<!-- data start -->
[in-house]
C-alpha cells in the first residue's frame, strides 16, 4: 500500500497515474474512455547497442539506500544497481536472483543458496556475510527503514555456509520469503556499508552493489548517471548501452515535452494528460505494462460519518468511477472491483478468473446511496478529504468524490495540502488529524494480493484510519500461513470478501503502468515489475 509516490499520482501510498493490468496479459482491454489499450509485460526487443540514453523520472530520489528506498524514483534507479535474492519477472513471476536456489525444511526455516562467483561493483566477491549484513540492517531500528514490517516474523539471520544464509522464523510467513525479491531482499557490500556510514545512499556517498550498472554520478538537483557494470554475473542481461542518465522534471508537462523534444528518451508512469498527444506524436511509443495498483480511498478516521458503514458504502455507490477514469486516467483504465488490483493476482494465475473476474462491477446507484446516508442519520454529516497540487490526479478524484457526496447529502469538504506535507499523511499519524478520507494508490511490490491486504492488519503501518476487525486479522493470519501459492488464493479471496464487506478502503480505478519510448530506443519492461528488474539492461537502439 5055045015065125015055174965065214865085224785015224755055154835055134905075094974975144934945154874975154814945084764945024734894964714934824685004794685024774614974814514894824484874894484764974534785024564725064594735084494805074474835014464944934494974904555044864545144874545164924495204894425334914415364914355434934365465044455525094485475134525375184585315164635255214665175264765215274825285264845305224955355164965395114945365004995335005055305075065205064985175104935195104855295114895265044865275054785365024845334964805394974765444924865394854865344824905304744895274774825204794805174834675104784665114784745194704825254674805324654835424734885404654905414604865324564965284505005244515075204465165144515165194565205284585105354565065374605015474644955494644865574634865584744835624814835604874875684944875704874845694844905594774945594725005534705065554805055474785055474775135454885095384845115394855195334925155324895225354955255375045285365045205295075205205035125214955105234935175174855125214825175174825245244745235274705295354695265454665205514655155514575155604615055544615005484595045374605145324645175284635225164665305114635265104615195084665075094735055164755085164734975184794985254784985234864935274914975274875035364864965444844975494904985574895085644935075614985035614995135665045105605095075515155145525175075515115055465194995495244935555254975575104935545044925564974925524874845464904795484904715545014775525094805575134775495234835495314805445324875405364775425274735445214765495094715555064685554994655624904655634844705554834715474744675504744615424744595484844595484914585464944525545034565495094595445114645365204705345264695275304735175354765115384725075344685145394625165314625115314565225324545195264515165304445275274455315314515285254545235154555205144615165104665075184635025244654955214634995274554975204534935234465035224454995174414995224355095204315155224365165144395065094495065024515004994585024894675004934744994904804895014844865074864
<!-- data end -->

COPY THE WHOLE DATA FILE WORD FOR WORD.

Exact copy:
[in-house]
C-alpha cells in the first residue's frame, strides 16, 4: 500500500497515474474512455547497442539506500544497481536472483543458496556475510527503514555456509520469503556499508552493489548517471548501452515535452494528460505494462460519518468511477472491483478468473446511496478529504468524490495540502488529524494480493484510519500461513470478501503502468515489475 509516490499520482501510498493490468496479459482491454489499450509485460526487443540514453523520472530520489528506498524514483534507479535474492519477472513471476536456489525444511526455516562467483561493483566477491549484513540492517531500528514490517516474523539471520544464509522464523510467513525479491531482499557490500556510514545512499556517498550498472554520478538537483557494470554475473542481461542518465522534471508537462523534444528518451508512469498527444506524436511509443495498483480511498478516521458503514458504502455507490477514469486516467483504465488490483493476482494465475473476474462491477446507484446516508442519520454529516497540487490526479478524484457526496447529502469538504506535507499523511499519524478520507494508490511490490491486504492488519503501518476487525486479522493470519501459492488464493479471496464487506478502503480505478519510448530506443519492461528488474539492461537502439 5055045015065125015055174965065214865085224785015224755055154835055134905075094974975144934945154874975154814945084764945024734894964714934824685004794685024774614974814514894824484874894484764974534785024564725064594735084494805074474835014464944934494974904555044864545144874545164924495204894425334914415364914355434934365465044455525094485475134525375184585315164635255214665175264765215274825285264845305224955355164965395114945365004995335005055305075065205064985175104935195104855295114895265044865275054785365024845334964805394974765444924865394854865344824905304744895274774825204794805174834675104784665114784745194704825254674805324654835424734885404654905414604865324564965284505005244515075204465165144515165194565205284585105354565065374605015474644955494644865574634865584744835624814835604874875684944875704874845694844905594774945594725005534705065554805055474785055474775135454885095384845115394855195334925155324895225354955255375045285365045205295075205205035125214955105234935175174855125214825175174825245244745235274705295354695265454665205514655155514575155604615055544615005484595045374605145324645175284635225164665305114635265104615195084665075094735055164755085164734975184794985254784985234864935274914975274875035364864965444844975494904985574895085644935075614985035614995135665045105605095075515155145525175075515115055465194995495244935555254975575104935545044925564974925524874845464904795484904715545014775525094805575134775495234835495314805445324875405364775425274735445214765495094715555064685554994655624904655634844705554834715474744675504744615424744595484844595484914585464944525545034565495094595445114645365204705345264695275304735175354765115384725075344685145394625165314625115314565225324545195264515165304445275274455315314515285254545235154555205144615165104665075184635025244654955214634995274554975204534935234465035224454995174414995224355095204315155224365165144395065094495065024515004994585024894675004934744994904804895014844865074864